Principle 2 shows us how Saussure priveleges the spoken sign over the written sign. However, the principle holds regardless of media. Simply, the sign is linear. Words, whether spoken or written, are intelligible one after another.
Importantly, Saussure perceives the sign as a unity of two parts -- the signifier (sound-image) and the signified (concept). Most importantly, however, Saussure argues that language functions through difference. The differences in the chain of signs create meaning.
I have, however, treated the course very briefly. Future posts will examine it in more detail.
Many of the formalists were linguists and aware of Saussure's work. Certainly, an understanding of Saussure's quest to discover the nature and structure of language helps one understand the formalists' quest to discover the nature and structure of literariness.
Roman Jakobson's essay "Two Aspects of Language" is very important. The essay begins with an introduction to two types of aphasia: similarity disorder and contiguity disorder. People who suffer from similarity disorder cannot substitute synonyms (for example, laugh and chuckle); people who suffer from contiguity disorder cannot provide complementary words for a given word (for example, sunny and hot). Jakobson associates similarity disorder with metaphor and contiguity disorder with metonymy and states that each disorder is most concisely expressed by each figure of speech. He ends his essay with a damning claim that literary critics suffer from contiguity disorder because they privelege metaphor over metonymy. Jakobson's essay should be used as an example in essay writing classes: it is very-very good.
Claude LÚvi-Strauss's essay "The Structural Study of Myth" is interesting. He make three claims:
- "If there is a meaning to be found in mythology, it cannot reside in the isolated elements which enter into the composition of a myth, but only in the way those elements are combined.
- "Although myth belongs to the same category as language, being, as a matter of fact, a part of it, language in myth exhibits specific properties."
- "Those propertires are to be found only above the ordinary linguistic level, that is, they exhibit more complex features than those that are to be found in any other linguistic expression."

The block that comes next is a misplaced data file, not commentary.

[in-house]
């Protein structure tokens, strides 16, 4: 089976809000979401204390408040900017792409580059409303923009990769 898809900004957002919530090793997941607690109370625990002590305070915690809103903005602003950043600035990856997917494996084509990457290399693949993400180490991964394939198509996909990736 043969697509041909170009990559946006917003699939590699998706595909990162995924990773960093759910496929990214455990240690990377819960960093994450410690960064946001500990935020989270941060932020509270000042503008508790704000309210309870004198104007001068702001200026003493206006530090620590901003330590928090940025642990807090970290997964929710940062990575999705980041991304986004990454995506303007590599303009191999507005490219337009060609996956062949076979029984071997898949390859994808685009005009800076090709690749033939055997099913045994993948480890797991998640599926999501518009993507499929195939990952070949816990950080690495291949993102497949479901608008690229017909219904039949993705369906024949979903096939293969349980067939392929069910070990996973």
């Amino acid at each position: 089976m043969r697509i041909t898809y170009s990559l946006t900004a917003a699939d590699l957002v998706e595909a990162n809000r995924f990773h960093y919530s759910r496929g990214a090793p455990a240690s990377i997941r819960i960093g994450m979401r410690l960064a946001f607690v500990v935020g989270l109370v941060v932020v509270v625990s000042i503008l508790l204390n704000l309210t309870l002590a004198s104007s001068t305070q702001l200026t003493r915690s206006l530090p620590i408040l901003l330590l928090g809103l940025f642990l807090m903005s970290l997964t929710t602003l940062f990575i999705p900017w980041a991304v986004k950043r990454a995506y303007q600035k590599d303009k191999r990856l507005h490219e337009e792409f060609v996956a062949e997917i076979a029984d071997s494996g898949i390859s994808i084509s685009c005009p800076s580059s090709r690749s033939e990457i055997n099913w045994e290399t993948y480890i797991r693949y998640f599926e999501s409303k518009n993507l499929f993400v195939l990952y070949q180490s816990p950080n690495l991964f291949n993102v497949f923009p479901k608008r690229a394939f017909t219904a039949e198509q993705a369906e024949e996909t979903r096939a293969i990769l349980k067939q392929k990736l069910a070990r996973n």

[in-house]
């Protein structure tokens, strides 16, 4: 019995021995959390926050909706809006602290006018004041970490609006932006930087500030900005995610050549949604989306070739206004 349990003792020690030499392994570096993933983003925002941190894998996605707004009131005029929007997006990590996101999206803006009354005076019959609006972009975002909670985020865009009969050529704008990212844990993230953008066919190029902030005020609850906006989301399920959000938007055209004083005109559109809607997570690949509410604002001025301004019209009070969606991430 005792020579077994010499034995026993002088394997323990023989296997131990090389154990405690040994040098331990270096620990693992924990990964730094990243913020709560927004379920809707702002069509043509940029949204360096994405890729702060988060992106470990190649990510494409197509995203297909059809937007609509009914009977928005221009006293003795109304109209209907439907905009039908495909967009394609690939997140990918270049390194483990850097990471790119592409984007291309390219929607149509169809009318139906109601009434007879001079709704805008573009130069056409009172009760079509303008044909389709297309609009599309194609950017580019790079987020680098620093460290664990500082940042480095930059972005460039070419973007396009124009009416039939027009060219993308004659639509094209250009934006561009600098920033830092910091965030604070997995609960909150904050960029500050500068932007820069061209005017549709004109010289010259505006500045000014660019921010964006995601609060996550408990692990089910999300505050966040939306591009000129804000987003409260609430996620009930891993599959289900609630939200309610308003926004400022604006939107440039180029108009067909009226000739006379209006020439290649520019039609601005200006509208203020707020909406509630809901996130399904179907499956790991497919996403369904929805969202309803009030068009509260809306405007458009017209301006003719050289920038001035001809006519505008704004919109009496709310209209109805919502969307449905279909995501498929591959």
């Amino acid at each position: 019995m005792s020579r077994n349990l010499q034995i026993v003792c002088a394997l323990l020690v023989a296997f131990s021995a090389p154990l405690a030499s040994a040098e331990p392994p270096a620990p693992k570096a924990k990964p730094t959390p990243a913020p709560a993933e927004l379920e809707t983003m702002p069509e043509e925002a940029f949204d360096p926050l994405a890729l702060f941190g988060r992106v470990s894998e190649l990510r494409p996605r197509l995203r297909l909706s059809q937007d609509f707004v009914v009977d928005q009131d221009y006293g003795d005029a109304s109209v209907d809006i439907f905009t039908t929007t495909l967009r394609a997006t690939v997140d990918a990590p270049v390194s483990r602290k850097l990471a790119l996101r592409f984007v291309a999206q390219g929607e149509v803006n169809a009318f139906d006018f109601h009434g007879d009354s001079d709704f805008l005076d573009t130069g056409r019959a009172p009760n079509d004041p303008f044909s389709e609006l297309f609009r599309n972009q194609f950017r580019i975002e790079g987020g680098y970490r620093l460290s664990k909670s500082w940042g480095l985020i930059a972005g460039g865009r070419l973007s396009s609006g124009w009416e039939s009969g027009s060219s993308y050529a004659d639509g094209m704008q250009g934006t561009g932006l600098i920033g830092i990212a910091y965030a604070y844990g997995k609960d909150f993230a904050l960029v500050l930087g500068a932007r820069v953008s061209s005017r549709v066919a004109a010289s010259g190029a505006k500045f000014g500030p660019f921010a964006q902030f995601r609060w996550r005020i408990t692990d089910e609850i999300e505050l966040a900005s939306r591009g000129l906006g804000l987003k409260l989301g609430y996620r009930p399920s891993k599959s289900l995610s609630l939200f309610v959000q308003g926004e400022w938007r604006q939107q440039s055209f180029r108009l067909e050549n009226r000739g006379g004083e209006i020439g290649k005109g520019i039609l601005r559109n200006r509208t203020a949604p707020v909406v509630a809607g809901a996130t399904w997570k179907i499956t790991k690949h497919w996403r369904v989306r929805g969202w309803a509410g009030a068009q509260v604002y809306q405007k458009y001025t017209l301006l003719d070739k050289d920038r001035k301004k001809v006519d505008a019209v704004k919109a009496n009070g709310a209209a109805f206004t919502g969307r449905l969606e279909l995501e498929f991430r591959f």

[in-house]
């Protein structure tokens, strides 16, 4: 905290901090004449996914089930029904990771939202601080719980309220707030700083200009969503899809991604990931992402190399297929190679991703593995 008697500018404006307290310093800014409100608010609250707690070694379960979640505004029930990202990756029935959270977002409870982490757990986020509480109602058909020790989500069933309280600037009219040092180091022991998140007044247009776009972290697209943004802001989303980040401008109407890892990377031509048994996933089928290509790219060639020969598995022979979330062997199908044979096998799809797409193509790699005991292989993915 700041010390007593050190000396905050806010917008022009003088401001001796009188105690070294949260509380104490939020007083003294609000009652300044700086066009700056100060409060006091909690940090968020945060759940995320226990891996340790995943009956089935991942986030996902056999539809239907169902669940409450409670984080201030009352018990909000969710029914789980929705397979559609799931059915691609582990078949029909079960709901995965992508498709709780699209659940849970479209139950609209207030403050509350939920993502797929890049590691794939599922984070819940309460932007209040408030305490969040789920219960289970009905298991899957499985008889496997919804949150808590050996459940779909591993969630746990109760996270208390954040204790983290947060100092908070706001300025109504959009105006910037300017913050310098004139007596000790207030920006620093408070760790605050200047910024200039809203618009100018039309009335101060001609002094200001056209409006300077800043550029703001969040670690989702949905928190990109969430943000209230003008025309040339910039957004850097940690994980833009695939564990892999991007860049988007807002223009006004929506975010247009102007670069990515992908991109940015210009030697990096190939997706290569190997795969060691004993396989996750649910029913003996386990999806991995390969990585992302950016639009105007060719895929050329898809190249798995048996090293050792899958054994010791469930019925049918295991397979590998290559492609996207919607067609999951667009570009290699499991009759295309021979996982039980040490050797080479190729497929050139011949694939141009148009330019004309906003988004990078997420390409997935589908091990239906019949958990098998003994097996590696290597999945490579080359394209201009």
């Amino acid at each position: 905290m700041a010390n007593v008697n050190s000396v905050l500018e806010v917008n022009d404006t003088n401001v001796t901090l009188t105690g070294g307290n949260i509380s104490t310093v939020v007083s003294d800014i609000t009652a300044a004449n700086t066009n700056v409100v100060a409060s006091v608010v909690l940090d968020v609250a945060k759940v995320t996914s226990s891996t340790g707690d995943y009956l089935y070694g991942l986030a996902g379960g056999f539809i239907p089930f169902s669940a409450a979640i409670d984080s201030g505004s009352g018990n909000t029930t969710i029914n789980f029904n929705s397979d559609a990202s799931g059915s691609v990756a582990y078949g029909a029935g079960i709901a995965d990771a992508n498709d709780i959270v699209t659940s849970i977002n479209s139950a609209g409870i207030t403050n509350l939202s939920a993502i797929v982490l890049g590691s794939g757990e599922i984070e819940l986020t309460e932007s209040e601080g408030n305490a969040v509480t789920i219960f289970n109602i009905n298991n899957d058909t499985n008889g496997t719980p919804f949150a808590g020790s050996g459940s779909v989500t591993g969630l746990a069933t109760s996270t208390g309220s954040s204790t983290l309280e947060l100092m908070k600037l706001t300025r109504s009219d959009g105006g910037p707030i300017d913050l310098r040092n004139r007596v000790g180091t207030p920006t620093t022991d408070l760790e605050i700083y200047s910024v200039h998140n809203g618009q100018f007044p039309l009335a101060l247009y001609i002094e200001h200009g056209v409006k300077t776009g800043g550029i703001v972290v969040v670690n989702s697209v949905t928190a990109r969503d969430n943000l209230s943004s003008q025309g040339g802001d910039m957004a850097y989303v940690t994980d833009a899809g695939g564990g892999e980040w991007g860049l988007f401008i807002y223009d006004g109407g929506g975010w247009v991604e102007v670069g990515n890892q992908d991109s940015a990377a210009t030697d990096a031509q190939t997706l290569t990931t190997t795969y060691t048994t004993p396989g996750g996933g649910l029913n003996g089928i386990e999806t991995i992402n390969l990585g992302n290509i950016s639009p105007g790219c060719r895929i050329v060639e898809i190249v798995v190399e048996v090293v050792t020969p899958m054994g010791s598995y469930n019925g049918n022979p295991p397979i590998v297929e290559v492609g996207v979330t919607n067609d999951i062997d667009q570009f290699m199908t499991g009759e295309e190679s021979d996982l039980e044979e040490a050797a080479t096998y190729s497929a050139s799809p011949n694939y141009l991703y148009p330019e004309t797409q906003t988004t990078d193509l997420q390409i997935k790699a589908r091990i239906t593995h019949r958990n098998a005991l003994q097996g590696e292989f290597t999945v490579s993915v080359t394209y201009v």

The essay proceeds to examine many myths. LÚvi-Strauss shows how the mythemes (sort of like morphemes of myth) can be combined in many different ways. His demonstration resembles a solution to a math problem in some ways. For example, he proposes F x(a) F y(b) ~ F x(b) F a-1(y) as the general formula of all myths.
Vladimir Propp conducts a similar but less mathematical examination of folktales in "Morphology of the Folktale." Interestingly, both myth and folktale, like many of the examples used by structuralists and formalists, do not have an author to tempt the literary scientist to become an historian or a biographer.
The past two classes have been devoted to Freud. First, we looked at The Interpretation of Dreams. Next, we looked at "A History of an Infantile Neurosis," perhaps better known as the Wolf Man case history. The excerpt of The Interpretation of Dreams included in our anthology covers Freud's analysis of one of his own dreams, the dream of the botanical monograph. Here is the dream report:
I had written a mongraph on a certain plant. The book lay before me and I was at the moment turning over a folded colored plate. Bound up in each copy there was a dried specimen of the plant, as though it has been taken from a herbarium.
Freud's analysis of the dream of the botanical monograph segues into his theories about the two types of dream work, condensation and displacement. Basically, the latent content of the dream (the source events of the dream) is distorted through condensation and displacement into the manifest content of the dream (related in the dream report). The interpretation of dreams, then, is an undoing of condensation and displacement to reveal or discover the latent content of the dream.
The "History of an Infantile Neurosis" is an amazing text. I definitely recommend it to anyone interested in analysis or literature. The most interesting parts of the text are two additions to the text that Freud made post-publication. Briefly, he questions his own theory of the primal scene and advances an alternative theory.